Dayeinu — Enough Already!
In traditional haggadot, Dayeinu (meaning “it would have been sufficient”) expresses gratitude for all that was done for our people from the time we fled Mitzrayim until the Temple was built in Israel — that is, as we moved from slavery through the wilderness to the promised homeland.
The entire concept of “enough” is alien to our current capitalist empire, which is built on having more than anyone could ever need — “more” that is made by theft from the natural world, from poorer nations and oppressed people, and from future generations.
At this seder, we recite this new dayeinu, to help us remember there is a different way to live within the world:
If we had enough clothes to wear, and not closets and drawers and bins of extra — dayeinu
If we had enough food to eat and did not discard billions of tons of food — dayeinu
If we had safe, warm, homes and did not build ever more just for the sake of building — dayeinu
If our food was grown with respect for the earth, processed by people paid living wages, and purchased from markets that support our communities — dayeinu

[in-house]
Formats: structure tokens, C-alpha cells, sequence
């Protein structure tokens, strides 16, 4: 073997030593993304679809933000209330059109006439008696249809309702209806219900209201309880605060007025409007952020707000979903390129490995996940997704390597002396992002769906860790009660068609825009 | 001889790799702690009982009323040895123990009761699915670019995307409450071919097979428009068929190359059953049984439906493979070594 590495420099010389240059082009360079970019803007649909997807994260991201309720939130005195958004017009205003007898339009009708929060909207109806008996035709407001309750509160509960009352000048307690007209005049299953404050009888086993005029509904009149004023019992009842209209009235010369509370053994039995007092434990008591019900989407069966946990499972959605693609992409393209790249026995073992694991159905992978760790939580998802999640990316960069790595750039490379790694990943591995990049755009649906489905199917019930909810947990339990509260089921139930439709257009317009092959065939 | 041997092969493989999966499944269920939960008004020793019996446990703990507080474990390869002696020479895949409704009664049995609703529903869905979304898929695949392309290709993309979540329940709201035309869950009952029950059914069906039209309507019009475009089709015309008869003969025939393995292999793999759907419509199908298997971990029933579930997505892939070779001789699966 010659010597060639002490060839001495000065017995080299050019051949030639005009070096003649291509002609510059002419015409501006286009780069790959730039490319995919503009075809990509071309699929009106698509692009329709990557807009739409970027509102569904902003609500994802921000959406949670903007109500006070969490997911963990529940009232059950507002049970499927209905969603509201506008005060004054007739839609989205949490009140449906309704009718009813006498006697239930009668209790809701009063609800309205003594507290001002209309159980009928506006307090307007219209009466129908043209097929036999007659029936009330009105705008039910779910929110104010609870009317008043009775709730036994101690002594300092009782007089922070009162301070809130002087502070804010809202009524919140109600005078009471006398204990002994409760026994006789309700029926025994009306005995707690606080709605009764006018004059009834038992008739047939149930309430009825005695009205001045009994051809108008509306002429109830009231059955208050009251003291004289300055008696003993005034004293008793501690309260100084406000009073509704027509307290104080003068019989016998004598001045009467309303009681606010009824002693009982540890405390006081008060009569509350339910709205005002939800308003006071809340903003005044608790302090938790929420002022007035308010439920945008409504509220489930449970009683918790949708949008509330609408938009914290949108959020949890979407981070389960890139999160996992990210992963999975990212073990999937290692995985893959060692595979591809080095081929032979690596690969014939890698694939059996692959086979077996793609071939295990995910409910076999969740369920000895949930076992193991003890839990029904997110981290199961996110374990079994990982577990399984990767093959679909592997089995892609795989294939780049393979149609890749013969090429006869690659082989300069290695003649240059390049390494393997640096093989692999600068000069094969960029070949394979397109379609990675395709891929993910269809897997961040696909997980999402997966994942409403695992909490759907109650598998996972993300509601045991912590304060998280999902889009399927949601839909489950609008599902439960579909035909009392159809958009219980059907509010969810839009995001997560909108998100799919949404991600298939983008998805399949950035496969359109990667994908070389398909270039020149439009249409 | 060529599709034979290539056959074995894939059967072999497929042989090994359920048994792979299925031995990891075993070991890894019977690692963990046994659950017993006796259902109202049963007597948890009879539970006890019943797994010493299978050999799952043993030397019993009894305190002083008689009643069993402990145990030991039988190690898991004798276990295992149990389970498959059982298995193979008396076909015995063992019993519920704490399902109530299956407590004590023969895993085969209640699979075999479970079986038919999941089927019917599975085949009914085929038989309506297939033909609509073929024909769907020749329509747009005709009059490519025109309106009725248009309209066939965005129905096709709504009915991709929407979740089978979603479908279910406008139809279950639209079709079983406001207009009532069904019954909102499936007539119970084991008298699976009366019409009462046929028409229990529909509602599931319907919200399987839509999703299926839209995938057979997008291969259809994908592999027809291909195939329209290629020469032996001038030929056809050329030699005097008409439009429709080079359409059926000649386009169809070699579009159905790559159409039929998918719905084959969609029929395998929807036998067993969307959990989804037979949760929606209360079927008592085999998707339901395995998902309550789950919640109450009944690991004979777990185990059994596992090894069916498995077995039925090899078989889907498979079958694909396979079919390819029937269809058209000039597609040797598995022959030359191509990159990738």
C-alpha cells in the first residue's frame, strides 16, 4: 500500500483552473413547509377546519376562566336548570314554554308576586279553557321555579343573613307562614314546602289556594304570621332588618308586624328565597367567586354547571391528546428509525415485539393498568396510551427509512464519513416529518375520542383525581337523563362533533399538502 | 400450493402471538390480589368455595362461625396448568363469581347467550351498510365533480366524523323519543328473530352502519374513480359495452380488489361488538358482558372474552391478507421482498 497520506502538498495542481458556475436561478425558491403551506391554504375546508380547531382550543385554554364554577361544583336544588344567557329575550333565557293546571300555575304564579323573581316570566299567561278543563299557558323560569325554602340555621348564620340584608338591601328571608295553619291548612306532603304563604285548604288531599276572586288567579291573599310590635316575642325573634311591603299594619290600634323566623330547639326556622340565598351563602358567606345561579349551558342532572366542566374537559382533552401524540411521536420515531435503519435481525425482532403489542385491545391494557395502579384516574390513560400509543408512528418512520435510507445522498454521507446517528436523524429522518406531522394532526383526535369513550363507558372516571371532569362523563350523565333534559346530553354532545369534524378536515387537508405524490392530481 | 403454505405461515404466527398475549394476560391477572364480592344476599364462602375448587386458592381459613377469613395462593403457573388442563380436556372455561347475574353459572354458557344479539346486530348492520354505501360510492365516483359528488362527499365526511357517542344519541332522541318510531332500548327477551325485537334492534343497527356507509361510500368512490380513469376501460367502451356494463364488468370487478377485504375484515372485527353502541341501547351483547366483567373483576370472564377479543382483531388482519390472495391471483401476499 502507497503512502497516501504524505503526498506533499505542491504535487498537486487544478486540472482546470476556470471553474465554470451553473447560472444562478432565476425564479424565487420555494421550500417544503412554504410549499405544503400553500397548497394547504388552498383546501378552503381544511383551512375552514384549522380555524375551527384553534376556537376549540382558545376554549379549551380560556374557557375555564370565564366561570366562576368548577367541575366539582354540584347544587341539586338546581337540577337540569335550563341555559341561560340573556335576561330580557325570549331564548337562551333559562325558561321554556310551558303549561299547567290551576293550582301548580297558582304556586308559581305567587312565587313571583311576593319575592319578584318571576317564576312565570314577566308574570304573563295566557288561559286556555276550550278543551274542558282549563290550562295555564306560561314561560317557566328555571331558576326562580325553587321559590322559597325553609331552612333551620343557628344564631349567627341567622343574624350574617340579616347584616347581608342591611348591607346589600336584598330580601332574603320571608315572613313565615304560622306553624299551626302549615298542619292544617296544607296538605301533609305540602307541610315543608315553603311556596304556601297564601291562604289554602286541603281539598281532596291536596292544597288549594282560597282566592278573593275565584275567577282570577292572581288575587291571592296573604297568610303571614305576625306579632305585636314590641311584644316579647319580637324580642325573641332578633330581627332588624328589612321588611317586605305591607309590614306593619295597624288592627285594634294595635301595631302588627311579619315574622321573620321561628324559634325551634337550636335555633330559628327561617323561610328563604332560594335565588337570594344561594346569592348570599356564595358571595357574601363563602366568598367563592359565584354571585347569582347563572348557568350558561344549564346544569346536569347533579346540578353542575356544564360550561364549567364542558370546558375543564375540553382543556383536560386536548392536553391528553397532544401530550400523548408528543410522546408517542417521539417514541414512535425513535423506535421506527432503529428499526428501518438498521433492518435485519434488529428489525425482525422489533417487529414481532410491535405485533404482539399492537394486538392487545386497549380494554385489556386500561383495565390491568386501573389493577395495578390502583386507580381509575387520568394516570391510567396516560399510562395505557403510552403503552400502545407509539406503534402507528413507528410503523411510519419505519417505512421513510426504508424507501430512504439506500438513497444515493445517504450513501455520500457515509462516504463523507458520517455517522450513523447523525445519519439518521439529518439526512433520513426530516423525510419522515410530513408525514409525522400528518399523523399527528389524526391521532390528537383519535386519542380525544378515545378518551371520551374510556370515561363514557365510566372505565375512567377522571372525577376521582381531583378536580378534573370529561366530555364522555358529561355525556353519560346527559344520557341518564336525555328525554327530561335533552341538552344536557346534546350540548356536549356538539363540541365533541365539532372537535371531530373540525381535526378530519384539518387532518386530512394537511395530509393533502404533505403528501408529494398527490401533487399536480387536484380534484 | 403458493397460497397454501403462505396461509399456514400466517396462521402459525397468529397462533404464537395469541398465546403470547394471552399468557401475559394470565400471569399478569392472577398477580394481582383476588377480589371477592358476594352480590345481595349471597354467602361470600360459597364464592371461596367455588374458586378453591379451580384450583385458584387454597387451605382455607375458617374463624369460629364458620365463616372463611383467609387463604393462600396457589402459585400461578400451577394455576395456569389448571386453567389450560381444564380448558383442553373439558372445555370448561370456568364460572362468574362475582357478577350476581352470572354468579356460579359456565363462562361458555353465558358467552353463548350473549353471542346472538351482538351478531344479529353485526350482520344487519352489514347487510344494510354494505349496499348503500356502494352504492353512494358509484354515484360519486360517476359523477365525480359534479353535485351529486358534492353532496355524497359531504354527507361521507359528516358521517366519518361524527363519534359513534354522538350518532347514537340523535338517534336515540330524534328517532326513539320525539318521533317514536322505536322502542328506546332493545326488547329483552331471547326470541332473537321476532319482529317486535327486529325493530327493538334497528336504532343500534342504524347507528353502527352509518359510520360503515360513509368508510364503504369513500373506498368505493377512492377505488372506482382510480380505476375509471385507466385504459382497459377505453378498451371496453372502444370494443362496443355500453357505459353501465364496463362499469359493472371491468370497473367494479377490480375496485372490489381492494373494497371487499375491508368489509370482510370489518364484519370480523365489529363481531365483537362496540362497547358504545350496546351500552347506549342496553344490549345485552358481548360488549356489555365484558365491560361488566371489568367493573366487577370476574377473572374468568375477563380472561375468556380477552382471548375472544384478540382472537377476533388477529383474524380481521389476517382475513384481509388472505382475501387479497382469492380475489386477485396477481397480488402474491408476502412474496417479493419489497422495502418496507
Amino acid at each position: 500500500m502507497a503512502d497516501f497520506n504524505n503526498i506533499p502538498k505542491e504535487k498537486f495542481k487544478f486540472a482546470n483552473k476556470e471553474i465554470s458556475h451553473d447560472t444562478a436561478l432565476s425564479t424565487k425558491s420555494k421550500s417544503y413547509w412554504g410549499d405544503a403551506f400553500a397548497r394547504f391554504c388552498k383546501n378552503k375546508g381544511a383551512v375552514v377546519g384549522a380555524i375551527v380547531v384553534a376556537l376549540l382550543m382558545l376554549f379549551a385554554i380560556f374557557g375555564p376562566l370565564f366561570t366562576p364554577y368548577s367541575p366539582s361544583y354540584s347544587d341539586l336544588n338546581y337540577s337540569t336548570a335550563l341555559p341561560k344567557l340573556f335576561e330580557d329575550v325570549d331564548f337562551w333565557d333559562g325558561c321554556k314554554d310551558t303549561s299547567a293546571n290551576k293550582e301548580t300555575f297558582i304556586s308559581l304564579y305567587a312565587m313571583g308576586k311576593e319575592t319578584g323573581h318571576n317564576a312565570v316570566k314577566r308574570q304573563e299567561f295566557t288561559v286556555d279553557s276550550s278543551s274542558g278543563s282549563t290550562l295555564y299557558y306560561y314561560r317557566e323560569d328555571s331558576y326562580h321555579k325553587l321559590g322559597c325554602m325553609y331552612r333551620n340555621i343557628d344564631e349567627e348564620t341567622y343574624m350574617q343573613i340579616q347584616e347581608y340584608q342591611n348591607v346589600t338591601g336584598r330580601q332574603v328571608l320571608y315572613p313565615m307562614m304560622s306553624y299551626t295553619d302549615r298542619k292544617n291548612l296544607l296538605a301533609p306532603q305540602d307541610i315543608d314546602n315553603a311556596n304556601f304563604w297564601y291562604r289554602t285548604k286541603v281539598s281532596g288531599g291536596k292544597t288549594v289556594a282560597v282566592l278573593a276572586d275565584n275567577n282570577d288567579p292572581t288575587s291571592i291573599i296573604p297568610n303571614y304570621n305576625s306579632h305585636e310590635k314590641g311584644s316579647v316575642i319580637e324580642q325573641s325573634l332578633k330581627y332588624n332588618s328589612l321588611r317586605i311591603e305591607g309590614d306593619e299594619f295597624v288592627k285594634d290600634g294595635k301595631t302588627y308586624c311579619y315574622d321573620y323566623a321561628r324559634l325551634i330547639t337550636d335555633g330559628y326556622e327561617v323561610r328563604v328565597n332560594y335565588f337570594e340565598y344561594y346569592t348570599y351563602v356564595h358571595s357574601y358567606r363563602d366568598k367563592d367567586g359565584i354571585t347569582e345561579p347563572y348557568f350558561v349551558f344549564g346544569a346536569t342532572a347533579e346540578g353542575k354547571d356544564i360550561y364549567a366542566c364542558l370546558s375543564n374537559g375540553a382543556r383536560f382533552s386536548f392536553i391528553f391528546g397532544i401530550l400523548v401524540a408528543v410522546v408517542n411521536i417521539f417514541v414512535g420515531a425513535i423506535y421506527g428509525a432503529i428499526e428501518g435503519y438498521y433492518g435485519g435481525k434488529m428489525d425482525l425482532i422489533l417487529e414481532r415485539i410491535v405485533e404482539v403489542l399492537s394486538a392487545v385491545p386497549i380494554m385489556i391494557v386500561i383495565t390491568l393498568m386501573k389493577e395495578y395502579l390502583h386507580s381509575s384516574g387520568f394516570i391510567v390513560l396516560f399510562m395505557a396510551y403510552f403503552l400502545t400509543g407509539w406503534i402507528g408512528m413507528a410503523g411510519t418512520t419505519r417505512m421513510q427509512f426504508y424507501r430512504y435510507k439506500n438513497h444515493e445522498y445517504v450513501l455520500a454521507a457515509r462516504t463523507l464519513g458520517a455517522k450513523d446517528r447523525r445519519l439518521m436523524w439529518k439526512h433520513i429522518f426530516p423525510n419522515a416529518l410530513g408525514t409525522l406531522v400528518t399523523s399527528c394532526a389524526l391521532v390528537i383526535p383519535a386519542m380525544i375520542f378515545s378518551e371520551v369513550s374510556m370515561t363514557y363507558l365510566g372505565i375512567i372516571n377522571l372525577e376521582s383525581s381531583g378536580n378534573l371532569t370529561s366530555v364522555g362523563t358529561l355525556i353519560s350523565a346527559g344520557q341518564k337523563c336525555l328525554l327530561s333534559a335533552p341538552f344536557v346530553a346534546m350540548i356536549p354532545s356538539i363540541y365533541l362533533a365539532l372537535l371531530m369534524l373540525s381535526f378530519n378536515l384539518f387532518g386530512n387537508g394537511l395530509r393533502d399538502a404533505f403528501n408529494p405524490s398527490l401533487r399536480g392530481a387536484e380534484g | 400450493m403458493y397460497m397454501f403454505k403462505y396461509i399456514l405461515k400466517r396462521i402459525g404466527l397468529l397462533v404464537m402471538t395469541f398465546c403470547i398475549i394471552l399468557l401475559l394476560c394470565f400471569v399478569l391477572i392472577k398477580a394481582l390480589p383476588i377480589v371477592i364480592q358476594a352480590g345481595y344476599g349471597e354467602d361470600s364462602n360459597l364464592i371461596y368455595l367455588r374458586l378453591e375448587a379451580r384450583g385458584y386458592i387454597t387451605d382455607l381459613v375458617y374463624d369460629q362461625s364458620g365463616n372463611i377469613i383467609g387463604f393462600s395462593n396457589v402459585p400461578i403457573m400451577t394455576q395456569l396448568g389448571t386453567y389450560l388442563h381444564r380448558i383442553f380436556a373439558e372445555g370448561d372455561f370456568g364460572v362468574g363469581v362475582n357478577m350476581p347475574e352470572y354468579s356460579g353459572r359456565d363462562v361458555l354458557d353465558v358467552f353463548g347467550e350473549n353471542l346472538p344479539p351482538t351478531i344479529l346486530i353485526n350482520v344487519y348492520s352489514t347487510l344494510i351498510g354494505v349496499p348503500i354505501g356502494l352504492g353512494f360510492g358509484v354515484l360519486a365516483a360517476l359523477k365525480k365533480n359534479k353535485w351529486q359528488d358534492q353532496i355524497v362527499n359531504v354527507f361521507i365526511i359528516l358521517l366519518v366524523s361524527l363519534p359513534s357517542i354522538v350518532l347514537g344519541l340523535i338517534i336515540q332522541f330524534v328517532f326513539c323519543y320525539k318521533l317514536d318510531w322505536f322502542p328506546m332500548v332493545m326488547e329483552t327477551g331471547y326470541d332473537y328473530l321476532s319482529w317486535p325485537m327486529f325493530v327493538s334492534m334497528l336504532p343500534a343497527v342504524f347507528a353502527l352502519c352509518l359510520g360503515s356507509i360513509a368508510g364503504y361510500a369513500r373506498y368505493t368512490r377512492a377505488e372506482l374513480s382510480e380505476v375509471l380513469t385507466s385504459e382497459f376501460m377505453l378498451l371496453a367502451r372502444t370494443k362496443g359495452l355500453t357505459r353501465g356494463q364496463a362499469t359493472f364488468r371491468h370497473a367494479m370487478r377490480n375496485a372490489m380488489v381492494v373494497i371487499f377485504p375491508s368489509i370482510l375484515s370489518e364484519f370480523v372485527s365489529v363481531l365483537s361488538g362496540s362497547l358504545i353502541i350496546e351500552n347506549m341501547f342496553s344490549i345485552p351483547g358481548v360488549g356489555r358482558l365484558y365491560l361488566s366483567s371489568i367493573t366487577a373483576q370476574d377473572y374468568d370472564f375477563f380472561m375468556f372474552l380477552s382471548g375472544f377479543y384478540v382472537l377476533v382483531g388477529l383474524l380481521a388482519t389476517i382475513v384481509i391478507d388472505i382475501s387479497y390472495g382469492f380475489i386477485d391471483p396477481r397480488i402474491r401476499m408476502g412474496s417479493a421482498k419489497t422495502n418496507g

If we could purchase necessary items that were made to last, by people paid fair wages, and if repairing them did not cost more than buying replacements — dayeinu
If our happiness came from what we did, not what we bought — dayeinu
If time spent dreaming, resting, connecting and creating was understood as holy, not wasteful — dayeinu
If a successful life was measured by restoring and giving, not taking and hoarding — dayeinu
Illustration note – from a collection at the Bodleian library. This lovely moment from an illustrated haggadah shows us the answer to the Talmudic question of what to do if a mouse brings a bread crumb into your house during Pesach:
In some medieval miniatures of Seder feast, feline creatures appear under the table at the feet of the celebrating family.
What do these animals do at such an occasion?
The Pesahim tractate of the Babylonian Talmud discusses at length what to do if a mouse runs into the searched house with a bread crumb in its mouth (bPes 10b). The question is if the house has to be searched again or not.
In the Second Nuremberg Haggadah, the cat itself comments on its task: “Behold, I bite the mouse, lest he eat the grain” (הנני נושך בעכבר פן יאכל את הבר). Another image on the same folio depicts a man pouring the content of a bowl into a big vessel. The caption says: “One hides the leaven and the grain, lest the mouse drag it away.” Thus it seems that cats are “invited” to catch mice which might bring in some leavened bread crumbs to the searched and already ritually clean house.